Kanishka Biswas, Associate Professor and his team of scientists have synthesised a new material, Silver Copper Telluride (AgCuTe), a compound of three elements, Silver, Copper and Tellurium, that conducts of electricity but not heat thereby saving energy lost as heat in the process of its conversion. Biswas says this property is due to the unique structure of the new compound. While electrons are free to move around ensuring electrical conductivity, the lattices of Tellurium are unusually rigid. The lattices of Silver also vibrate very slowly, thereby, inhibiting the conduction of heat. It is thus a good candidate for exploiting thermo-electric effect. The team’s work has just been published in the chemistry journal, Angewandte Chemie.
His group is focused on solid-state inorganic chemistry of nanostructured metal chalcogenides and zintl compounds and investigations of their thermoelectric properties. They explore materials, which, by the virtue of unique structural topology, exhibit intrinsic glass-like thermal conductivity and crystal like electrical conductivity, n-p type structural phase transitions and other interesting phenomena. Their research interest is also to look into the electronic and phonon structure of topologically non-trivial quantum materials and therefore optimization of their thermoelectric properties. Biswas’s group pursue studies on structural evolution (local and global), phase transitions and local structural disorder un bulk or nano metal chalcogenides by various techniques such as synchrotron X-ray diffraction and pair distribution function (PDF) analysis. Recently, his group is pursuing the fundamental solid state chemistry on halide based perovskites and other structures. Apart from solid-state chemistry, research interest of the group is also focused on soft-chemical solution phase synthesis, growth and novel property studies of various 2D layered materials. Biswas’s group also develops novel layered chalcogenides for efficient removal of dissolved contaminants from water in ppb level. They have significant interest in dielectric charge storage and ferroelectric transitions.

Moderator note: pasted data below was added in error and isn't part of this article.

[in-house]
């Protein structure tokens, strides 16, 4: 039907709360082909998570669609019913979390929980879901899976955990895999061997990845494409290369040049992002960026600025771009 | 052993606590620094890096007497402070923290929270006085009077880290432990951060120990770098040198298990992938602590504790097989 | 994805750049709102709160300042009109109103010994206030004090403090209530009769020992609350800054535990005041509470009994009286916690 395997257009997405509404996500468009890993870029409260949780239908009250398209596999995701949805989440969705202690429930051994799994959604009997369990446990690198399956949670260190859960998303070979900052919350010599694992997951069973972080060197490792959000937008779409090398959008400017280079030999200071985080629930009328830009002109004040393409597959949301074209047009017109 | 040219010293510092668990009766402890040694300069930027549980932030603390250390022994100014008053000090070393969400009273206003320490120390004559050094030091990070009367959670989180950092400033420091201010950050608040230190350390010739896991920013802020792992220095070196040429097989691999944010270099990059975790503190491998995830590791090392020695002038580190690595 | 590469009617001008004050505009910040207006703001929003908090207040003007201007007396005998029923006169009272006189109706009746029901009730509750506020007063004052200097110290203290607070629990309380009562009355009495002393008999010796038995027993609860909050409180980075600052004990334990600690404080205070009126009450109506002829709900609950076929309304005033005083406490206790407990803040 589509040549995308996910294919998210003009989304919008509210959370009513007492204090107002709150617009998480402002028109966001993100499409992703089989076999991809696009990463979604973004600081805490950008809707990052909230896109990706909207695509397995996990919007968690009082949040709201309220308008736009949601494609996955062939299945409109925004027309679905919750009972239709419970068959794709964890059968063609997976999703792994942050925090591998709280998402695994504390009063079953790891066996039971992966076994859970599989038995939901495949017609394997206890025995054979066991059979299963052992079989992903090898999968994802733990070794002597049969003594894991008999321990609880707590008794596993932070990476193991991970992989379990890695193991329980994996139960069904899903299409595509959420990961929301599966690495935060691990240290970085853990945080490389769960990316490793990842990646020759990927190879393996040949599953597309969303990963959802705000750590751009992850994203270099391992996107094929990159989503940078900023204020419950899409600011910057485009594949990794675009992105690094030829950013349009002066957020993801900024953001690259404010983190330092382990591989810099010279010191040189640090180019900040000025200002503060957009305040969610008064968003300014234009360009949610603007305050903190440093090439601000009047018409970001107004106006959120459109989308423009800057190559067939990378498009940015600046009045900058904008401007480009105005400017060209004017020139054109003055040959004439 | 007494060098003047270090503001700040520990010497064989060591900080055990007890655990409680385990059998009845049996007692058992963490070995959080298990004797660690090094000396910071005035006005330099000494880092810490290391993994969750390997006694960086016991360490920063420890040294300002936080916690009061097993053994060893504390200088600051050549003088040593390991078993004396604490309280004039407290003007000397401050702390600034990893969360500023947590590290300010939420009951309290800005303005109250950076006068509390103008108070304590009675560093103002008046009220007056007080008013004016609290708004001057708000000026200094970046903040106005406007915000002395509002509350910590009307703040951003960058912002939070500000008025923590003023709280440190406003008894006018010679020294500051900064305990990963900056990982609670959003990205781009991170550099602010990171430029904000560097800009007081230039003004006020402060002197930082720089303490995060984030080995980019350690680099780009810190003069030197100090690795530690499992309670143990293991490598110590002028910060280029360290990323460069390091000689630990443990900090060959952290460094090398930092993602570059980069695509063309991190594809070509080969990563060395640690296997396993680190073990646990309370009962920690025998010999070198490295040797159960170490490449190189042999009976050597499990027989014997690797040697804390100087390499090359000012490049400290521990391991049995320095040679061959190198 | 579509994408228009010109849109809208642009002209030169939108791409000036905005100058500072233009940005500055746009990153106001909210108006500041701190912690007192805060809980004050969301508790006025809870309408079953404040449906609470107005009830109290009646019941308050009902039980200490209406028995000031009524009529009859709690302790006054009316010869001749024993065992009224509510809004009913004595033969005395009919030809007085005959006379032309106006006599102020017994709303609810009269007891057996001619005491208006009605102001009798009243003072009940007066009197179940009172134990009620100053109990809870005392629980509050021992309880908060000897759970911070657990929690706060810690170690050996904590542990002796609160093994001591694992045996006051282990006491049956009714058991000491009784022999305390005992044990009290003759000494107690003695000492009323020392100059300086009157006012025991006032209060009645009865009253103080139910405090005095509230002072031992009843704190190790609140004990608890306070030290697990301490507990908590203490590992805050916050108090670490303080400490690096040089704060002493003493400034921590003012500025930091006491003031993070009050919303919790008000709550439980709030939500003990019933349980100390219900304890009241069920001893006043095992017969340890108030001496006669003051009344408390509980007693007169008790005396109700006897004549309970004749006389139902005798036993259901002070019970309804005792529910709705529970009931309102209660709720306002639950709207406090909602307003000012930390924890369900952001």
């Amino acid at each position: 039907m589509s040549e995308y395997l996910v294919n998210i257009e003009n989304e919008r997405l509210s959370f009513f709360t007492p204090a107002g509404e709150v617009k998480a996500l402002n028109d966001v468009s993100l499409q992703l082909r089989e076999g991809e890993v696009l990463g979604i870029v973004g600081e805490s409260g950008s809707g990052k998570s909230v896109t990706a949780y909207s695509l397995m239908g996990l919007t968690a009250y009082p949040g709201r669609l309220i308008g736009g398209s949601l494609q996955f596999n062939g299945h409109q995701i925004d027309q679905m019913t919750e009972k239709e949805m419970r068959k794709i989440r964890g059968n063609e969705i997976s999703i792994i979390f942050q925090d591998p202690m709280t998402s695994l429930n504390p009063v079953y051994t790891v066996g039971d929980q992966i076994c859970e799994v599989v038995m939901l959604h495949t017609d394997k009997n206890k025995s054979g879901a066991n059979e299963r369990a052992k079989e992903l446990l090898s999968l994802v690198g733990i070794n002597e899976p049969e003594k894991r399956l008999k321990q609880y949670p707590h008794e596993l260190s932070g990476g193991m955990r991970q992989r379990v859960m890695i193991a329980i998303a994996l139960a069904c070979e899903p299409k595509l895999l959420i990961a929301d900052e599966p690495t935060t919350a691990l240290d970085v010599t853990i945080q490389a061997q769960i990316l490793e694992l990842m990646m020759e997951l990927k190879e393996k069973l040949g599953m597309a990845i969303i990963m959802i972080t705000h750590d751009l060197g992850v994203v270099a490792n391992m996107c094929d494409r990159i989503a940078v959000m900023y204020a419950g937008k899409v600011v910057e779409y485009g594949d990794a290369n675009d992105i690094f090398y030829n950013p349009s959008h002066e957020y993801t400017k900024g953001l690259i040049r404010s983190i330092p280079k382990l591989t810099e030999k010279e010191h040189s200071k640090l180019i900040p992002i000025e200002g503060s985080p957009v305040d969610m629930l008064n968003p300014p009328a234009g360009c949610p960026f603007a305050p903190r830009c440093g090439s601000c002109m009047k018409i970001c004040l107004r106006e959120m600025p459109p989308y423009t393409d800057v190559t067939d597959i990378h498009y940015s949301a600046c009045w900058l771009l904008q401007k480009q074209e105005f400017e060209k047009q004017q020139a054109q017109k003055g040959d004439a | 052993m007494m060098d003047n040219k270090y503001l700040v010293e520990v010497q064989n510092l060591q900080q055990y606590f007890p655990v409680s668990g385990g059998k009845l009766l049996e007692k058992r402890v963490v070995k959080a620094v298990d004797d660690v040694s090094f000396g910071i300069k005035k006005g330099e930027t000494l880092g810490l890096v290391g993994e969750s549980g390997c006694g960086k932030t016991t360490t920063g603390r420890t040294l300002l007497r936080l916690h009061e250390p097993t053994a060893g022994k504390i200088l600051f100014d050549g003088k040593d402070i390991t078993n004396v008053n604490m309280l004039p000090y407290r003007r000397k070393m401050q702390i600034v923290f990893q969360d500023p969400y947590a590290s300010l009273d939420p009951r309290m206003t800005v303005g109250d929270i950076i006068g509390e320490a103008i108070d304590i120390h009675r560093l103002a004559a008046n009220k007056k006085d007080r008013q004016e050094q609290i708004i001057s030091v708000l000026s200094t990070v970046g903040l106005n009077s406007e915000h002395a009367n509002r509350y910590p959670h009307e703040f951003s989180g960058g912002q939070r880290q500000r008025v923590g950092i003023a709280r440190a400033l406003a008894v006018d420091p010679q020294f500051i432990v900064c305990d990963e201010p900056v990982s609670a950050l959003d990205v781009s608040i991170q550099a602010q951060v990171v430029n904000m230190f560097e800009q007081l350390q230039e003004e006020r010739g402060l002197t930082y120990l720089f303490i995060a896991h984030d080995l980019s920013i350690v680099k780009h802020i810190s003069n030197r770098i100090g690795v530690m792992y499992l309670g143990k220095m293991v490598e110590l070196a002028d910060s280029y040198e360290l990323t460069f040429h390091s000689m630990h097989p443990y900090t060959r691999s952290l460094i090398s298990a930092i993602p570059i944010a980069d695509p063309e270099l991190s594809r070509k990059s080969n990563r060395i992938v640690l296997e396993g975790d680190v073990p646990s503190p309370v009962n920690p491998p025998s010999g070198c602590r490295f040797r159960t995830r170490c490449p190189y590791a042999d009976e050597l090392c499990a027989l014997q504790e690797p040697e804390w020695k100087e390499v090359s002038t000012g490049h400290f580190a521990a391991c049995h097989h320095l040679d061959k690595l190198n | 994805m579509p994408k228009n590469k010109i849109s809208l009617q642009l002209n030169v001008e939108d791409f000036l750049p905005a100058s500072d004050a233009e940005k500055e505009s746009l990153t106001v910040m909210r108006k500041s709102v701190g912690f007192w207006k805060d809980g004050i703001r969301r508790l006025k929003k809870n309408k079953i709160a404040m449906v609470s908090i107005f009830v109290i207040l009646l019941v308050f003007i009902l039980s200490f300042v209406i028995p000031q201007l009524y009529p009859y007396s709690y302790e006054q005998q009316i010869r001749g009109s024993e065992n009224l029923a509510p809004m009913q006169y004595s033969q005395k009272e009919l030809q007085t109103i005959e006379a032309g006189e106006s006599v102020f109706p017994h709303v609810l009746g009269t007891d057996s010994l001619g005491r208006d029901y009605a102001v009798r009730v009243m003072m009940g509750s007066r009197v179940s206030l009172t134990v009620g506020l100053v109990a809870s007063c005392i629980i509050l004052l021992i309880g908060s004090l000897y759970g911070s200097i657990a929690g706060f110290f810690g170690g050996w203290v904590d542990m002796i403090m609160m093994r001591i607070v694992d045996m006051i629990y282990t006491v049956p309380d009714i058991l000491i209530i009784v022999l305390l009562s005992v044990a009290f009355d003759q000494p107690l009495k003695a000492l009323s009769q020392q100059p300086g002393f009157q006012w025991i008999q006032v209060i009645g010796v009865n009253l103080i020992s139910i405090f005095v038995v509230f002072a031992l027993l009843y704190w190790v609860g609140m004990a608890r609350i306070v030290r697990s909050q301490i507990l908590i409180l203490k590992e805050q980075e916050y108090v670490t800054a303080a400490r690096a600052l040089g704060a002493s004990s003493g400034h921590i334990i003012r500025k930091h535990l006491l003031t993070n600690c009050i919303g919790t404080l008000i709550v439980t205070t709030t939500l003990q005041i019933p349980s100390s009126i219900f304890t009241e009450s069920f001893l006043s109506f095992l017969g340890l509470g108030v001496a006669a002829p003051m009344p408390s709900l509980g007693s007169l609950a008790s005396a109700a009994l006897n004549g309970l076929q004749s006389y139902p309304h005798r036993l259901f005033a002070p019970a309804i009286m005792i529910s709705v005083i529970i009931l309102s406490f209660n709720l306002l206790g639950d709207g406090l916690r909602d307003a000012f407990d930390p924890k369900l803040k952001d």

The theme of Faculty fellow Sarit S. Agasti, is molecular recognition in synthetic system via supramolecular interactions which constitute: fundamental studies and applications in biology and materials. Their primary design relies on two types of molecular systems, macrocyclic host-guest and DNA. They employ concepts of molecular recognition in these systems to engineer molecules and materials to address challenges in various areas of biology and materials science, including bioimaging, sensing, and drug delivery as well as programmable and adaptive materials.
Faculty Fellow Premkumar Senguttuvan and his group focus on the developments of Na-ion and multivalent-ion intercalation electrodes using various synthesis routes. They use in-situe/in-operando techniques to follow the reaction mechanisms.
As these groups of materials scientists dream of new materials they toy with their physical and chemical properties to tailor and optimize them for emerging applications in energy, environment, health, sensing and communication technologies.